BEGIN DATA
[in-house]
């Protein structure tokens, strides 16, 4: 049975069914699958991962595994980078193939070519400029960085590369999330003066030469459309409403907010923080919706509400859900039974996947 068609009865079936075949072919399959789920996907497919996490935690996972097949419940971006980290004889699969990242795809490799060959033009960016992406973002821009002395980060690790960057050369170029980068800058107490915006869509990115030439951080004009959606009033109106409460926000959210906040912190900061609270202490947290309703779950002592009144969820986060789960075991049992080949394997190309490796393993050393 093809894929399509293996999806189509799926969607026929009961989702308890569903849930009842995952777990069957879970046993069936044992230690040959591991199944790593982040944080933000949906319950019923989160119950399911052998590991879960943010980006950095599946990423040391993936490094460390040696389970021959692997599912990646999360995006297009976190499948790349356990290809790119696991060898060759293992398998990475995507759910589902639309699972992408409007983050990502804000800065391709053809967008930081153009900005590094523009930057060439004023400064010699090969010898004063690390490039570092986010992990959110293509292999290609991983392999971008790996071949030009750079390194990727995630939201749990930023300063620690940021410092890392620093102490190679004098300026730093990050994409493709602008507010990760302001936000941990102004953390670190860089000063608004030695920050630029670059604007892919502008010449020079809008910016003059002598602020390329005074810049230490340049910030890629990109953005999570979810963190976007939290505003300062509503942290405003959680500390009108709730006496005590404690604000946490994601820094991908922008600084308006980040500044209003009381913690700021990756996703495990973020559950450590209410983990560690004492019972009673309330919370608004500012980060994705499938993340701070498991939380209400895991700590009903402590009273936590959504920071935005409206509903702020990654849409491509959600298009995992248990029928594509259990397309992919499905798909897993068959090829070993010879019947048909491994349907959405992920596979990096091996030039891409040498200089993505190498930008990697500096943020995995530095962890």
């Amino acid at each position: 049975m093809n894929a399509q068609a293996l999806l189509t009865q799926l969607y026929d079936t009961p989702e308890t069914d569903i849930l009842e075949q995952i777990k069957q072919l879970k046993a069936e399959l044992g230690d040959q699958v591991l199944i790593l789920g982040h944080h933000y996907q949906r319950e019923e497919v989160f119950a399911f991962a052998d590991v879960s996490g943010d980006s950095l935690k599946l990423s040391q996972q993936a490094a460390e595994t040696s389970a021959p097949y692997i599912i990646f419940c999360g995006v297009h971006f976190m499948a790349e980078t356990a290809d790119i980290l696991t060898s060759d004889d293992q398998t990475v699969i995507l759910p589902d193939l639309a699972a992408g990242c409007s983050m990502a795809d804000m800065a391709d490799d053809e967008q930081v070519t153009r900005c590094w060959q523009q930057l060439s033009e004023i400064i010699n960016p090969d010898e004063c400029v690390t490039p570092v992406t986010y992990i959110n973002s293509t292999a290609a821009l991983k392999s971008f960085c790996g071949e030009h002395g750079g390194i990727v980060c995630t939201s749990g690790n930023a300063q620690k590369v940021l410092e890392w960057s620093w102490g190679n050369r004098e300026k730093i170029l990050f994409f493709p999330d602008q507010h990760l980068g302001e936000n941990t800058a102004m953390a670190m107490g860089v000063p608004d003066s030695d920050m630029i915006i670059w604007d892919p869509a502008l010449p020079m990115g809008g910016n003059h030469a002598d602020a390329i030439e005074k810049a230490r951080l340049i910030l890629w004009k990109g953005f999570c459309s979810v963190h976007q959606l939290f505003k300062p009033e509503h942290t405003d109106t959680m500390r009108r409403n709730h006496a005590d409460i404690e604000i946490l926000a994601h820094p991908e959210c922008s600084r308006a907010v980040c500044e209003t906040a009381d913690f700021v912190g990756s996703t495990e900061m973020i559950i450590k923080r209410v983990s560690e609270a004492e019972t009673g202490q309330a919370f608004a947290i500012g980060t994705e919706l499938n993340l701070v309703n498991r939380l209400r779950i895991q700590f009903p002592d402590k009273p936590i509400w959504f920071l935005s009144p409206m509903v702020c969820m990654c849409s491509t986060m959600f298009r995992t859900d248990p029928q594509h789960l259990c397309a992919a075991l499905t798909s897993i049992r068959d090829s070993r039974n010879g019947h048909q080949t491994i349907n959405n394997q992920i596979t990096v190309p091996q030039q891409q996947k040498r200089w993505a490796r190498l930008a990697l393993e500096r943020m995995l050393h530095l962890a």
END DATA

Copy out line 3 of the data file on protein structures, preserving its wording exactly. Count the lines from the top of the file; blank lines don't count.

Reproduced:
């Amino acid at each position: 049975m093809n894929a399509q068609a293996l999806l189509t009865q799926l969607y026929d079936t009961p989702e308890t069914d569903i849930l009842e075949q995952i777990k069957q072919l879970k046993a069936e399959l044992g230690d040959q699958v591991l199944i790593l789920g982040h944080h933000y996907q949906r319950e019923e497919v989160f119950a399911f991962a052998d590991v879960s996490g943010d980006s950095l935690k599946l990423s040391q996972q993936a490094a460390e595994t040696s389970a021959p097949y692997i599912i990646f419940c999360g995006v297009h971006f976190m499948a790349e980078t356990a290809d790119i980290l696991t060898s060759d004889d293992q398998t990475v699969i995507l759910p589902d193939l639309a699972a992408g990242c409007s983050m990502a795809d804000m800065a391709d490799d053809e967008q930081v070519t153009r900005c590094w060959q523009q930057l060439s033009e004023i400064i010699n960016p090969d010898e004063c400029v690390t490039p570092v992406t986010y992990i959110n973002s293509t292999a290609a821009l991983k392999s971008f960085c790996g071949e030009h002395g750079g390194i990727v980060c995630t939201s749990g690790n930023a300063q620690k590369v940021l410092e890392w960057s620093w102490g190679n050369r004098e300026k730093i170029l990050f994409f493709p999330d602008q507010h990760l980068g302001e936000n941990t800058a102004m953390a670190m107490g860089v000063p608004d003066s030695d920050m630029i915006i670059w604007d892919p869509a502008l010449p020079m990115g809008g910016n003059h030469a002598d602020a390329i030439e005074k810049a230490r951080l340049i910030l890629w004009k990109g953005f999570c459309s979810v963190h976007q959606l939290f505003k300062p009033e509503h942290t405003d109106t959680m500390r009108r409403n709730h006496a005590d409460i404690e604000i946490l926000a994601h820094p991908e959210c922008s600084r308006a907010v980040c500044e209003t906040a009381d913690f700021v912190g990756s996703t495990e900061m973020i559950i450590k923080r209410v983990s560690e609270a004492e019972t009673g202490q309330a919370f608004a947290i500012g980060t994705e919706l499938n993340l701070v309703n498991r939380l209400r779950i895991q700590f009903p002592d402590k009273p936590i509400w959504f920071l935005s009144p409206m509903v702020c969820m990654c849409s491509t986060m959600f298009r995992t859900d248990p029928q594509h789960l259990c397309a992919a075991l499905t798909s897993i049992r068959d090829s070993r039974n010879g019947h048909q080949t491994i349907n959405n394997q992920i596979t990096v190309p091996q030039q891409q996947k040498r200089w993505a490796r190498l930008a990697l393993e500096r943020m995995l050393h530095l962890a």